Around the same time, I noticed the vocal crack and hand shaking, I also perceived a change in my handwriting. It just didn’t look as good as it had, with the letters appearing somewhat shaky. When I first started to write something, it was really bad; fortunately, it diminished a bit as I wrote more. When I signed my name, either on a check or a charge slip, the Ms (and I had two of them—Mary and Martin) would be particularly squiggly. I’d always written well in longhand, although it was not as beautiful as my mother’s. She learned to write in the heyday of gorgeous penmanship. As a kid in the 1950s, sitting at our little flip-top desks, we learned The Palmer Method for cursive writing. Woe unto you if you did not reproduce those letters correctly. Worse, if you were unlucky enough to go to Catholic school, the nuns would crack your knuckles with a ruler for that infraction. Kids now have no idea what cursive is, and even our teenaged grandchildren struggle with trying to write anything in longhand. It makes you wonder how their signatures for legal purposes will be handled in the future. Like hieroglyphics, our cursive writing will someday be studied by archeologists attempting to understand
Finally, I began to have problems holding drinking containers like coffee cups or glasses. When I attempted to hold something with one hand, a very obvious tremor would start. This was worse in my left hand, so whatever was in the glass or cup would spill. This is not good in business situations when you’re juggling a cup of coffee or an adult beverage in your left hand, keeping your right hand free to shake hands (in a good way) with clients or prospects.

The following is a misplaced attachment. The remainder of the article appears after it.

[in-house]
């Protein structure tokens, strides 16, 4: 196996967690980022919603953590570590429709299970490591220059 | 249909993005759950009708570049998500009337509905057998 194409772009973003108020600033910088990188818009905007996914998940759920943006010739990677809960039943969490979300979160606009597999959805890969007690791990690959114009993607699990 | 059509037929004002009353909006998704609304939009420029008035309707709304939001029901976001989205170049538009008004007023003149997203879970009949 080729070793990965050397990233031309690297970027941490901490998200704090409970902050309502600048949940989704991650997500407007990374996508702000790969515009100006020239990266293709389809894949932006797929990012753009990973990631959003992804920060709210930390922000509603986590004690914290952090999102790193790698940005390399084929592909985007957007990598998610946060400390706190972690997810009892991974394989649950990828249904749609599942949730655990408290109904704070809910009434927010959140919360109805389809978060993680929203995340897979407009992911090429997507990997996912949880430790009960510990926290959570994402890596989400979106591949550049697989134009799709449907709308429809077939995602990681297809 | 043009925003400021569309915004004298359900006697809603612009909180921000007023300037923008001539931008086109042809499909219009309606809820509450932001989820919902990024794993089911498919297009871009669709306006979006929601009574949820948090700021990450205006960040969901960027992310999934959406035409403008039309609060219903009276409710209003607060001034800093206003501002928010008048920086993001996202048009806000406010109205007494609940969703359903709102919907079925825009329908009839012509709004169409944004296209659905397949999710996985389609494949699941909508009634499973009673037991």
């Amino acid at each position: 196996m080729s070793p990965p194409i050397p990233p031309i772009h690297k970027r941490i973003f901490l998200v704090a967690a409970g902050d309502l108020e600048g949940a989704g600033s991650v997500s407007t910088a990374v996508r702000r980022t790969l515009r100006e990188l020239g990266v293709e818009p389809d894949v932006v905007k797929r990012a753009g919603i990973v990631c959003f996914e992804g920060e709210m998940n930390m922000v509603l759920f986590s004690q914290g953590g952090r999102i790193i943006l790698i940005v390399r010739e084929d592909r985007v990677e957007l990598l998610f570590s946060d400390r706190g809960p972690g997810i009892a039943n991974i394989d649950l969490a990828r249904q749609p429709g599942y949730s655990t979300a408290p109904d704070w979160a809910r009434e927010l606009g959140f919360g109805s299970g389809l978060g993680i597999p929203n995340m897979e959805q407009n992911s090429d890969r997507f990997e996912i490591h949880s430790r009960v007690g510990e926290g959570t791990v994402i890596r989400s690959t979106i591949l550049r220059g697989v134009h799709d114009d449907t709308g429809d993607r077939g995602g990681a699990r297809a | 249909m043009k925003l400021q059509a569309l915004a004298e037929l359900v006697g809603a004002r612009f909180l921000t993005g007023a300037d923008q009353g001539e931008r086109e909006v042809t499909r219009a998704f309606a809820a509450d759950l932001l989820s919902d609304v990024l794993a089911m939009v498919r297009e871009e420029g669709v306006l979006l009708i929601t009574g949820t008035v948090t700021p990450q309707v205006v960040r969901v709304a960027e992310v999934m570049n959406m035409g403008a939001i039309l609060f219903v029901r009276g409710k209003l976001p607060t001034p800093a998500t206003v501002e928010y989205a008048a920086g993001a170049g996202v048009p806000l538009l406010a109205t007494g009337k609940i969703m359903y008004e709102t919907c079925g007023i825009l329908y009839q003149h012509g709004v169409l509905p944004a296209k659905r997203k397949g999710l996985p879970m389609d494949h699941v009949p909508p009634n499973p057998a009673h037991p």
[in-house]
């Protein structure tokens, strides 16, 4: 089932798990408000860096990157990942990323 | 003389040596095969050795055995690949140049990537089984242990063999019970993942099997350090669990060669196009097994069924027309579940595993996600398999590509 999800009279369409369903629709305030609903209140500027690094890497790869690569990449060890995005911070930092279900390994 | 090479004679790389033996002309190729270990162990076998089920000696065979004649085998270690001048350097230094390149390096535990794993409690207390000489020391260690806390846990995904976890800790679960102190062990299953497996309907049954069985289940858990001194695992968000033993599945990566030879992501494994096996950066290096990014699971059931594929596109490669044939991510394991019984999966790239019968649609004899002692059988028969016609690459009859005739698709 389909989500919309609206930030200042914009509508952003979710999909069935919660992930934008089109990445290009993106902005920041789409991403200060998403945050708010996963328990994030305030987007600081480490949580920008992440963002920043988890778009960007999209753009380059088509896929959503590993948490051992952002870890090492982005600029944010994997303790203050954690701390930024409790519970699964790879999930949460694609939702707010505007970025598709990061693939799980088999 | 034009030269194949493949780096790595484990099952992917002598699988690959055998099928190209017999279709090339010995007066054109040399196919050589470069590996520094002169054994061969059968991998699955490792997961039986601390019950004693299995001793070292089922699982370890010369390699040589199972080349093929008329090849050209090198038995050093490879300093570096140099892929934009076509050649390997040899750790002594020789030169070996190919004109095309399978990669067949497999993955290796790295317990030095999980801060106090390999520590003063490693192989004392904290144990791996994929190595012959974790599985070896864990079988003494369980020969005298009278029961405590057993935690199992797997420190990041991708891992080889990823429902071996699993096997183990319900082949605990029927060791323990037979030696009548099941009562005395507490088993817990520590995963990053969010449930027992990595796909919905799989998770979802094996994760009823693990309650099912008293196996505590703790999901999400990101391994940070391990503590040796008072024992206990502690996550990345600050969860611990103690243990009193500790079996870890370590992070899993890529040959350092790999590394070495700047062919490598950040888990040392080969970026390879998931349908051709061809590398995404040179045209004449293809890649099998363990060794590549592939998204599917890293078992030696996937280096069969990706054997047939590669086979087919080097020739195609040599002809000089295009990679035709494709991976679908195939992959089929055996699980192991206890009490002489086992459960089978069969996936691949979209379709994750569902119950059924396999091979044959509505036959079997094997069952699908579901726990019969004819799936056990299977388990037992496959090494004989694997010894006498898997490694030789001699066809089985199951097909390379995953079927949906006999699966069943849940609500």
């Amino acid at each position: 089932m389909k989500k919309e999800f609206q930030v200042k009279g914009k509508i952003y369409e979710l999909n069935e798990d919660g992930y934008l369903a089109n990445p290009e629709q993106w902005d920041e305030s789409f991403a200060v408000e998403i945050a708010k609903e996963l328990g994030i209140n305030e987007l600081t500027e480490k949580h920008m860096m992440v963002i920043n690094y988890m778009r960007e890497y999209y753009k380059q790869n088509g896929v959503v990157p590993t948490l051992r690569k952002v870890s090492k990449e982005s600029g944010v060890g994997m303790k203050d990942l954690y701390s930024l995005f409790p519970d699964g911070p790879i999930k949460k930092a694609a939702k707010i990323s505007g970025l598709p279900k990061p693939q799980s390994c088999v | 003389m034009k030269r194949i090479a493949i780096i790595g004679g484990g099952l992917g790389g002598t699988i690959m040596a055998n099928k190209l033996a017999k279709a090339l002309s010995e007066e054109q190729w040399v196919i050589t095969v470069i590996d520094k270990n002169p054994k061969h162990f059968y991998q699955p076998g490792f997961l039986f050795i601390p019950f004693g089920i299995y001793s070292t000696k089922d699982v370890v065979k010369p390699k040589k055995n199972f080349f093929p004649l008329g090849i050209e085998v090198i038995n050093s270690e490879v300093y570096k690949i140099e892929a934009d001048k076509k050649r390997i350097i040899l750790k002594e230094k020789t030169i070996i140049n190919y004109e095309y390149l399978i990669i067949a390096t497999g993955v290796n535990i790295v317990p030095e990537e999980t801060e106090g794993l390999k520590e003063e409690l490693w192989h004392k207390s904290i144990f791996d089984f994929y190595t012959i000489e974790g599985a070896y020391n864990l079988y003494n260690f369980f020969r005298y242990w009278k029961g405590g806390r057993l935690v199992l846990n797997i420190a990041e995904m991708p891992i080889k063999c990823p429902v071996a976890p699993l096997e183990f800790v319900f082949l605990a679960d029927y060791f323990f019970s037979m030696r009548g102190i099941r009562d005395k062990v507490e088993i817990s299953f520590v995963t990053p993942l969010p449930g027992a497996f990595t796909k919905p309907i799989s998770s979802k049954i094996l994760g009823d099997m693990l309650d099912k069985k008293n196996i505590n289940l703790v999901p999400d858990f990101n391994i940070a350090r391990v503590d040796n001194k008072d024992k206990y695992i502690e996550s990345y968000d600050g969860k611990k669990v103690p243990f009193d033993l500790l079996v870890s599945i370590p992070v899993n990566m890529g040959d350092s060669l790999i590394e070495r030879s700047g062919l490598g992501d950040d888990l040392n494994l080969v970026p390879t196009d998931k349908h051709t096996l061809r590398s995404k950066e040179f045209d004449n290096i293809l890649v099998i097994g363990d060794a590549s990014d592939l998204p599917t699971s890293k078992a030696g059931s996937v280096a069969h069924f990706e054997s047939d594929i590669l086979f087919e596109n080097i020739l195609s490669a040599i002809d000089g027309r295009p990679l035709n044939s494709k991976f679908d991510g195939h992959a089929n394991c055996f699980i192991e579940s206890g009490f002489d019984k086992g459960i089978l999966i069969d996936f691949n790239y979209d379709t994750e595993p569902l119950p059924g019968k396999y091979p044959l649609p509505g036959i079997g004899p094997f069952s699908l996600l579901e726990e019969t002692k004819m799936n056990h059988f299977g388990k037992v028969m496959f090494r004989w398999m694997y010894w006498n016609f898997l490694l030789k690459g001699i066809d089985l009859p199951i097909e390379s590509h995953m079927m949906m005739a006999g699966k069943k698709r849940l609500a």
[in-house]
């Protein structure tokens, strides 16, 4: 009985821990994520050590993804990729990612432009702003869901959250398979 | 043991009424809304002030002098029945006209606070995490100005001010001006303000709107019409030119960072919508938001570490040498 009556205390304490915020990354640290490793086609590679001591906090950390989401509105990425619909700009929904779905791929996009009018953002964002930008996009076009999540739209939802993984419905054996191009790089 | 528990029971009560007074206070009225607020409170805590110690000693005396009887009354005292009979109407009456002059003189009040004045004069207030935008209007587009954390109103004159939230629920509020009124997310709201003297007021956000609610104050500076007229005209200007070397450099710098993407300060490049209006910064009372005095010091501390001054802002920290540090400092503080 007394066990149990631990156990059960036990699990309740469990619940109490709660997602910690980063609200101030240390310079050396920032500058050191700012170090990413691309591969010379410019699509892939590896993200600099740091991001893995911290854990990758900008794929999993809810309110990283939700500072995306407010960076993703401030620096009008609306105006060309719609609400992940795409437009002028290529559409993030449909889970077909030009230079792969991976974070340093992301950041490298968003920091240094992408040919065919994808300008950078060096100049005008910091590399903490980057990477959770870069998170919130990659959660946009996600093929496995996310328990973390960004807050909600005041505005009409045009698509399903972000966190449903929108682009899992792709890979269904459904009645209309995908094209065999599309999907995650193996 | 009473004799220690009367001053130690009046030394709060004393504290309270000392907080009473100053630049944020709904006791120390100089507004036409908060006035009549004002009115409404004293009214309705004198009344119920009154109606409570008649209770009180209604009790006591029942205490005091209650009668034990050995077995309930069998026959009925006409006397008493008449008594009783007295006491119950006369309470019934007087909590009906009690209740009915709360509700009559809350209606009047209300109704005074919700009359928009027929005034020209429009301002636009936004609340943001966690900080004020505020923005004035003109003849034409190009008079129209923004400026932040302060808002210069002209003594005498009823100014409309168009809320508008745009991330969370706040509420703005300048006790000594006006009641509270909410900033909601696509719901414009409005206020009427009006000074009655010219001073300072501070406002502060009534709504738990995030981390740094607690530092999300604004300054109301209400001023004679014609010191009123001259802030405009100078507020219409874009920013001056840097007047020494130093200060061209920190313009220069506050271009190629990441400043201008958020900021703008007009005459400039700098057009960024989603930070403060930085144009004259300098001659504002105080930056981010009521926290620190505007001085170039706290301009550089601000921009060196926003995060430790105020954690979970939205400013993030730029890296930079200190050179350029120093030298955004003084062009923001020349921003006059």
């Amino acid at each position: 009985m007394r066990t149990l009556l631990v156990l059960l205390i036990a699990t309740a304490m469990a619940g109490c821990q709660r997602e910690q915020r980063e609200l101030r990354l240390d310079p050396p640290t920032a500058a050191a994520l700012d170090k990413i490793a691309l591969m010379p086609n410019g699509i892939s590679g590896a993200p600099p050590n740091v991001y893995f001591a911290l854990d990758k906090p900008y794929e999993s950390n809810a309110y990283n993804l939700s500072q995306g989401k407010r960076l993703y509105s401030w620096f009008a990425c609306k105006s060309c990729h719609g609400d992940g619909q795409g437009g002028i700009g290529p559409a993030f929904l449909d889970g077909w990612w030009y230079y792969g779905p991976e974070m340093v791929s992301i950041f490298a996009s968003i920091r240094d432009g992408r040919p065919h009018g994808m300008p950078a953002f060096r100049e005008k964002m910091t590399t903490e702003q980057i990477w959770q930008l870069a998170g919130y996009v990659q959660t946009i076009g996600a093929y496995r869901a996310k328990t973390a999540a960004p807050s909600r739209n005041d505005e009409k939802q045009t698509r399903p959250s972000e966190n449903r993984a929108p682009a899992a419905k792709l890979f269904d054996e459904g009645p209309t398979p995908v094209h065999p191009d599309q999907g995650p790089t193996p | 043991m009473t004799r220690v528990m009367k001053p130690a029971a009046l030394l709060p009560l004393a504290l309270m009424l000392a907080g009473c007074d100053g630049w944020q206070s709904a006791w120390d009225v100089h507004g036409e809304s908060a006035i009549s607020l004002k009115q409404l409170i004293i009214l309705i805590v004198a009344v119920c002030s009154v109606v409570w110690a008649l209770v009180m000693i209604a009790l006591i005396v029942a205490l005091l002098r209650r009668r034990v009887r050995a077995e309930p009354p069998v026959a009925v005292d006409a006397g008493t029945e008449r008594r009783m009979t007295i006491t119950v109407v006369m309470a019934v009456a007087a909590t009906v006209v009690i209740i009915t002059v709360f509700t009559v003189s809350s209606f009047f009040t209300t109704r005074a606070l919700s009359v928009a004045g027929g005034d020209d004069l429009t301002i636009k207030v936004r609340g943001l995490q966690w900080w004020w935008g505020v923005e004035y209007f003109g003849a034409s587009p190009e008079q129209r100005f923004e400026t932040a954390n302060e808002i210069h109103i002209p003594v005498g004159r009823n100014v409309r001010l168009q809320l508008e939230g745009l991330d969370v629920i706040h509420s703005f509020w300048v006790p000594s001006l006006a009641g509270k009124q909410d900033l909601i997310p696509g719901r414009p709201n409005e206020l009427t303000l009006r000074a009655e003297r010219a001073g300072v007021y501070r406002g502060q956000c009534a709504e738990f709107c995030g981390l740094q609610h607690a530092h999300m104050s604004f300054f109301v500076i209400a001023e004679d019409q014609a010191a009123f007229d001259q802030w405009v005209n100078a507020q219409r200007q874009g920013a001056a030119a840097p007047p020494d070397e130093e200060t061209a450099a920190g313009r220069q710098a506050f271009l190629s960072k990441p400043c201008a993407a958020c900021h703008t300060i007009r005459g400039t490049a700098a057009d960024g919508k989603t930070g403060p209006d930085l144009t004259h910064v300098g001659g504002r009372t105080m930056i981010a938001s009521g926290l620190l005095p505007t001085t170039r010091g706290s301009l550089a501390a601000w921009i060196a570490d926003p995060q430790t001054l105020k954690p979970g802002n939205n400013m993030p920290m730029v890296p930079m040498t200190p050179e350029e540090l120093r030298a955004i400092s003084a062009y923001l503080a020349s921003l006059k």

People would see this and say, “Are you OK?”
I’d smile and say, “Of course. I’ve probably just had too much caffeine (or had a rough day, if I was holding a glass of wine).”
I found it horribly embarrassing. In addition, the more it was brought to my attention, or the more stressed I was, the worse it got. Since I was a kid, I never liked to draw attention to myself, particularly if I felt I was being different or weird in some way. Those tremors were most definitely different. The only people I’d seen with anything remotely resembling them were old people or people with something horrible like Parkinson’s disease. I certainly did not consider myself old and hoped with all my heart that I did not have Parkinson’s.
The following is an unsolicited review from a former business colleague who also served as a beta reader for my memoir. I am pleased and humbled by this. Ron Bitto is himself an author (here’s his author page on Amazon: https://www.amazon.com/Ron-Bitto/e/B009HB4400/ref=sr_tc_2_0?qid=1527949219&sr=1-2-ent.)
“Mary Jo Latham-Martin’s book Sibling Revelries is an unusual memoir, which starts in 2003 with the author learning – at age 57 –that she has a neurological condition which may be genetic. Raised by a single mother, she never knew her biological father. Could he have passed this condition on to her? She begins a journey to track him down, or at least find his medical records. Along the way, she finds out that her father, Clarence, had another five children with three other women. With detective work, curiosity and an open heart, Mary Jo finds all her siblings and forges relationships with all of them. After being raised as an only child and having a successful career in business, she was thrilled to discover that she was one of six brothers and sisters, hence the book’s title.
The book also reconstructs her father’s path through life, and tells the story of each of the four mothers whom Clarence met in Los Angeles, Honolulu and San Diego while serving in the U.S. Navy. Of all the women, Mary Jo’s mother Irene is the most impressive; she served as a Marine during World War II and raised Mary Jo in Philadelphia with her own mother’s help. The other four mothers’ stories are presented with sensitivity and respect.